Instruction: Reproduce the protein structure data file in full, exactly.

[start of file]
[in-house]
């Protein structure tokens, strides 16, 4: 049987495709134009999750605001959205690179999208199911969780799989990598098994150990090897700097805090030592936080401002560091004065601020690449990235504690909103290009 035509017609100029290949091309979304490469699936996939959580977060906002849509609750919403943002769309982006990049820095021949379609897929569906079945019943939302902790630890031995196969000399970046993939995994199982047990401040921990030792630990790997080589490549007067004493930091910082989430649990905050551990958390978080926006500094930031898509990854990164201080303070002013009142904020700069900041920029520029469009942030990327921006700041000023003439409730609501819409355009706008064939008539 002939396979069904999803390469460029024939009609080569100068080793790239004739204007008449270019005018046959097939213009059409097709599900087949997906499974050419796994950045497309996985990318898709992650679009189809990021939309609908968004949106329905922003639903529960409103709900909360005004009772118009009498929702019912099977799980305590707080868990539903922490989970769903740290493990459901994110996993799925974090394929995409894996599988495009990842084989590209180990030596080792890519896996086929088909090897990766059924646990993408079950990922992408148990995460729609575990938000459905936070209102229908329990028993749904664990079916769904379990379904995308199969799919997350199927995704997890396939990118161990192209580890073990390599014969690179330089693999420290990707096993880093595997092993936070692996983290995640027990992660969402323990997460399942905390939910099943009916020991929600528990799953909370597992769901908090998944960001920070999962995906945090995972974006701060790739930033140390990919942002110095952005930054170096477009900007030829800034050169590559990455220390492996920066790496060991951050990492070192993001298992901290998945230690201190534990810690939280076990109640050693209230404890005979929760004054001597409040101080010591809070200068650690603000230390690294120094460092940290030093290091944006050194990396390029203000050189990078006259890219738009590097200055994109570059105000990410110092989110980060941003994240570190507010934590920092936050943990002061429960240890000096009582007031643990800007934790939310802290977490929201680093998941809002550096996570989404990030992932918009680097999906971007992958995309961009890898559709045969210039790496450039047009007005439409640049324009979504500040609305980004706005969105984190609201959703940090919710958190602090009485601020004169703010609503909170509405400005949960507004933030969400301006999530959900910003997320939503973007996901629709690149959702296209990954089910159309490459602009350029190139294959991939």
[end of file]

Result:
[in-house]
């Protein structure tokens, strides 16, 4: 049987495709134009999750605001959205690179999208199911969780799989990598098994150990090897700097805090030592936080401002560091004065601020690449990235504690909103290009 035509017609100029290949091309979304490469699936996939959580977060906002849509609750919403943002769309982006990049820095021949379609897929569906079945019943939302902790630890031995196969000399970046993939995994199982047990401040921990030792630990790997080589490549007067004493930091910082989430649990905050551990958390978080926006500094930031898509990854990164201080303070002013009142904020700069900041920029520029469009942030990327921006700041000023003439409730609501819409355009706008064939008539 002939396979069904999803390469460029024939009609080569100068080793790239004739204007008449270019005018046959097939213009059409097709599900087949997906499974050419796994950045497309996985990318898709992650679009189809990021939309609908968004949106329905922003639903529960409103709900909360005004009772118009009498929702019912099977799980305590707080868990539903922490989970769903740290493990459901994110996993799925974090394929995409894996599988495009990842084989590209180990030596080792890519896996086929088909090897990766059924646990993408079950990922992408148990995460729609575990938000459905936070209102229908329990028993749904664990079916769904379990379904995308199969799919997350199927995704997890396939990118161990192209580890073990390599014969690179330089693999420290990707096993880093595997092993936070692996983290995640027990992660969402323990997460399942905390939910099943009916020991929600528990799953909370597992769901908090998944960001920070999962995906945090995972974006701060790739930033140390990919942002110095952005930054170096477009900007030829800034050169590559990455220390492996920066790496060991951050990492070192993001298992901290998945230690201190534990810690939280076990109640050693209230404890005979929760004054001597409040101080010591809070200068650690603000230390690294120094460092940290030093290091944006050194990396390029203000050189990078006259890219738009590097200055994109570059105000990410110092989110980060941003994240570190507010934590920092936050943990002061429960240890000096009582007031643990800007934790939310802290977490929201680093998941809002550096996570989404990030992932918009680097999906971007992958995309961009890898559709045969210039790496450039047009007005439409640049324009979504500040609305980004706005969105984190609201959703940090919710958190602090009485601020004169703010609503909170509405400005949960507004933030969400301006999530959900910003997320939503973007996901629709690149959702296209990954089910159309490459602009350029190139294959991939």